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Several weeks ago at a used book store I bought a used dvd of Jet Li's Black Mask. Think I avoided it in the past after catching a few Jet Li movies on cable and found that the graphic depiction of violence of his martial arts movies to make the action-adventure aspects painful to watch. But, for five bucks, I was willing to take a chance.

It's actually an enjoyable original mash-up of superhero and martial arts movie. There's the conflict between vigilante-ism and the Law, redemption and second-chances and even the conflict of a man who wants to live a life of peace thrust into the role of violence and action because "with great power comes great responsibility". The set-up is that the government was experimenting with creating super-soldiers: men and women with enhanced strength, agility, and unable to feel pain. However, they tend to be violent and unstable and the government shuts the program down. A group escapes. However, with the powers also comes a price, a lifespan of little over a year.

Jet Li is one of those who escaped and is trying to live a peaceful life as a librarian. His best friend is a cop who he plays chess with. When drug king pins start getting killed in dramatic ways with military precision, Li suspects it's the other escapees and realizes the police will not be able to stop them. To take the fight to them, he puts on a disguise to mask his identity: black leather hat, duster and ridged domino mask, making him look a bit like Kato. In an interesting twist, his friend is suspected by the other cops to be the Black Mask and to his chagrin receives quite a bit of support and kidding about it.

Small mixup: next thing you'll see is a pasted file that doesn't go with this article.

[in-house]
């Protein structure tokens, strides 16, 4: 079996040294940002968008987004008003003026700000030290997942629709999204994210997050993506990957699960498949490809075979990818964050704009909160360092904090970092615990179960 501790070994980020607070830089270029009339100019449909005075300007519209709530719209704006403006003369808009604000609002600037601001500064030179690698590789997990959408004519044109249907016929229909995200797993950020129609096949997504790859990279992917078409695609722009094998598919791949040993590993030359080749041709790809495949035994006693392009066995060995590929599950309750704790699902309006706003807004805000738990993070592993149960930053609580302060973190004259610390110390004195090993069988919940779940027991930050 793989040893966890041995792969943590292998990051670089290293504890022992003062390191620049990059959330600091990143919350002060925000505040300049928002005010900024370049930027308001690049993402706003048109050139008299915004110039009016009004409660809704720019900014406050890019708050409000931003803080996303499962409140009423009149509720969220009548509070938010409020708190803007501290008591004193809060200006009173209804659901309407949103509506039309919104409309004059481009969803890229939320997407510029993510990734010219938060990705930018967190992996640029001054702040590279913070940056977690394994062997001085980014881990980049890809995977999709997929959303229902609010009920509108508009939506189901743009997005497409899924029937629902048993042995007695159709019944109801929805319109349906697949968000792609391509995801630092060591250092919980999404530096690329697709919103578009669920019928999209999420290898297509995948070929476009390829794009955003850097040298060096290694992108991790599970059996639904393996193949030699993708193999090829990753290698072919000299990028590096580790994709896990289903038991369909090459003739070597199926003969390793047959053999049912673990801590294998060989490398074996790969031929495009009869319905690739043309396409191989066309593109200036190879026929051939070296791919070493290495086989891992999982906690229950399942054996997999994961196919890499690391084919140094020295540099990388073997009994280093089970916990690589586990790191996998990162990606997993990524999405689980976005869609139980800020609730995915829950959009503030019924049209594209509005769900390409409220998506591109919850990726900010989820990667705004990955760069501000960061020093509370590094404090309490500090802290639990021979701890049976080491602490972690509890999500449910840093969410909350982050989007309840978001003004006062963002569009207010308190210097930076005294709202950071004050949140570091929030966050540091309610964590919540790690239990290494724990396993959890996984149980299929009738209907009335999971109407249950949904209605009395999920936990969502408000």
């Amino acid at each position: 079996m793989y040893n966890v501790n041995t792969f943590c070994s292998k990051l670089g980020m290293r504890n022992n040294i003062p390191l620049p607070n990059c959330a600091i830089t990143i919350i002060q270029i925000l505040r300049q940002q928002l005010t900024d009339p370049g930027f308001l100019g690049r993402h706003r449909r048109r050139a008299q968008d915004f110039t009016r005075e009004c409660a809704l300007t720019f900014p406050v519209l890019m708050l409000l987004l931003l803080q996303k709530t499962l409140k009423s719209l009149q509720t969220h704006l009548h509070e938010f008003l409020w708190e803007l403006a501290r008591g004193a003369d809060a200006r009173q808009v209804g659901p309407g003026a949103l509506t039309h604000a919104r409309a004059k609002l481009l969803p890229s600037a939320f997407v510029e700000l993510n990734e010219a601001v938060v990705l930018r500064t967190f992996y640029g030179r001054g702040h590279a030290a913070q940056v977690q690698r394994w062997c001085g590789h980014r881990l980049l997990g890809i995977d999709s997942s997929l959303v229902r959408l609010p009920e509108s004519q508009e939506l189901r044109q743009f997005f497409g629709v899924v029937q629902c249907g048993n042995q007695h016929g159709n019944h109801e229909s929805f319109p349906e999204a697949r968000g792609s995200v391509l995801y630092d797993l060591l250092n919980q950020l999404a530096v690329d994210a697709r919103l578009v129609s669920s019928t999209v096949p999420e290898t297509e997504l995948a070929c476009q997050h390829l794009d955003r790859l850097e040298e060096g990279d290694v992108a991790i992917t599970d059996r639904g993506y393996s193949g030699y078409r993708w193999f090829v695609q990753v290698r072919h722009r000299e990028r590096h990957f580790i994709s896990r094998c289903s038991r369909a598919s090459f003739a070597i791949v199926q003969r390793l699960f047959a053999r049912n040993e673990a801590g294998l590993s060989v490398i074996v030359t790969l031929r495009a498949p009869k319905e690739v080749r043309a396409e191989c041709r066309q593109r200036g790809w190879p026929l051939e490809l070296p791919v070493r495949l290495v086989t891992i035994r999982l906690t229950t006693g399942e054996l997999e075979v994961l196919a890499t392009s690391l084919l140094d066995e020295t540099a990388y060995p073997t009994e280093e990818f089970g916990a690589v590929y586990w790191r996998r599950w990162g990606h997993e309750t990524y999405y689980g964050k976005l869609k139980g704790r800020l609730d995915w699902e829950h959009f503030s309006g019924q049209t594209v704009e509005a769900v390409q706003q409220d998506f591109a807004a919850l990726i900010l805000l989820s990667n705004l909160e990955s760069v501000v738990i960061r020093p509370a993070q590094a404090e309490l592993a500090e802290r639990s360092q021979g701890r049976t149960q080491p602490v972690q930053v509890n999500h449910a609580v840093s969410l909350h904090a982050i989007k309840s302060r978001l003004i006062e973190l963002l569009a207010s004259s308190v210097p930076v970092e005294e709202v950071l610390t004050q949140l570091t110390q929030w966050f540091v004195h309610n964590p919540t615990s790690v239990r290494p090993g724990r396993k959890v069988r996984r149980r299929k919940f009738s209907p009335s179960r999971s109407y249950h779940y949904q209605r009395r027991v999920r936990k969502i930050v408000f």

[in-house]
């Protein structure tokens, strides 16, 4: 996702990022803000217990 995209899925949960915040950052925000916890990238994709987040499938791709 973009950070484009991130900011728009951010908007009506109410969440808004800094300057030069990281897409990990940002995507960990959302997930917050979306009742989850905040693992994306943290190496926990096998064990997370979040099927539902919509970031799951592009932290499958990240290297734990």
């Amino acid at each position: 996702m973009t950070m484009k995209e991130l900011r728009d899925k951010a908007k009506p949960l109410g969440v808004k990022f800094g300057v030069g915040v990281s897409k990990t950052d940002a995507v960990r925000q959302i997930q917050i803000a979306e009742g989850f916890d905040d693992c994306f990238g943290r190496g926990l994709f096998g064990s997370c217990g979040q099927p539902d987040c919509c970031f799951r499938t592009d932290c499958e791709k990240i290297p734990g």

Being a martial arts movie, there's lots of fighting, action and daring escapes. But, it's what makes it a good superhero movie as well. It doesn't lose sight of that at it's core, it is an action-adventure movie and should move at a fast pace. The fights should be built up and dramatic and quicken the pace. It's where almost every superhero movie of the last several years has failed.

There was a sequel without Li but with Tracie Lords and wrestler Tyler Mane... sounds like a recipe for disaster.
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This got me thinking about the new Arrow show and realizing, this is how a modern day Green Hornet show should work. It even works better as a Green Hornet treatment, other than the killer-vigilante angle. The whole urban vigilante fighting organized crime, hunted by the police and considered as big if not the biggest menace of the city. Mission given to him from his father. Green clad identity. A capable bodyguard who discovers his secret. In many ways, in producing a half-way decent show about Green Arrow, they stumbled across the perfect treatment for updating the Green Hornet.